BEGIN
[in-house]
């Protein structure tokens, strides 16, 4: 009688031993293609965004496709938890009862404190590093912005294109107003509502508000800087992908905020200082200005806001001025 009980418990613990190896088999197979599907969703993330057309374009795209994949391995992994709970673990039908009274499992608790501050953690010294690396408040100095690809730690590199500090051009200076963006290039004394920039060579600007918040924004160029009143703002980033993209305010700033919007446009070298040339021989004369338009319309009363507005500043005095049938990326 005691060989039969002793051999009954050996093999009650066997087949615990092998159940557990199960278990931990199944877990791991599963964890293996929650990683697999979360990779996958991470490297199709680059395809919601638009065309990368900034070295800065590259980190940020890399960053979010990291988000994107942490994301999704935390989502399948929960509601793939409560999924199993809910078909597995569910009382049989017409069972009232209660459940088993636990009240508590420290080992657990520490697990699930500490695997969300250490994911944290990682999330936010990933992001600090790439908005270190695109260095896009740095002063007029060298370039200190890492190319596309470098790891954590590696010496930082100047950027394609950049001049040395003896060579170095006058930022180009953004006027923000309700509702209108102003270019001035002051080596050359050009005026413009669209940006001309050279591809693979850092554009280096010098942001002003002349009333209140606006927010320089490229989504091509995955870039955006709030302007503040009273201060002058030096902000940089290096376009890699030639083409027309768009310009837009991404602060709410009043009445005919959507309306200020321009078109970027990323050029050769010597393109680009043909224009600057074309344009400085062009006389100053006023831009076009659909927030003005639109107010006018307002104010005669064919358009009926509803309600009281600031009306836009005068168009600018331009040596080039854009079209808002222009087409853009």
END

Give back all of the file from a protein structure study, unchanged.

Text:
[in-house]
């Protein structure tokens, strides 16, 4: 009688031993293609965004496709938890009862404190590093912005294109107003509502508000800087992908905020200082200005806001001025 009980418990613990190896088999197979599907969703993330057309374009795209994949391995992994709970673990039908009274499992608790501050953690010294690396408040100095690809730690590199500090051009200076963006290039004394920039060579600007918040924004160029009143703002980033993209305010700033919007446009070298040339021989004369338009319309009363507005500043005095049938990326 005691060989039969002793051999009954050996093999009650066997087949615990092998159940557990199960278990931990199944877990791991599963964890293996929650990683697999979360990779996958991470490297199709680059395809919601638009065309990368900034070295800065590259980190940020890399960053979010990291988000994107942490994301999704935390989502399948929960509601793939409560999924199993809910078909597995569910009382049989017409069972009232209660459940088993636990009240508590420290080992657990520490697990699930500490695997969300250490994911944290990682999330936010990933992001600090790439908005270190695109260095896009740095002063007029060298370039200190890492190319596309470098790891954590590696010496930082100047950027394609950049001049040395003896060579170095006058930022180009953004006027923000309700509702209108102003270019001035002051080596050359050009005026413009669209940006001309050279591809693979850092554009280096010098942001002003002349009333209140606006927010320089490229989504091509995955870039955006709030302007503040009273201060002058030096902000940089290096376009890699030639083409027309768009310009837009991404602060709410009043009445005919959507309306200020321009078109970027990323050029050769010597393109680009043909224009600057074309344009400085062009006389100053006023831009076009659909927030003005639109107010006018307002104010005669064919358009009926509803309600009281600031009306836009005068168009600018331009040596080039854009079209808002222009087409853009």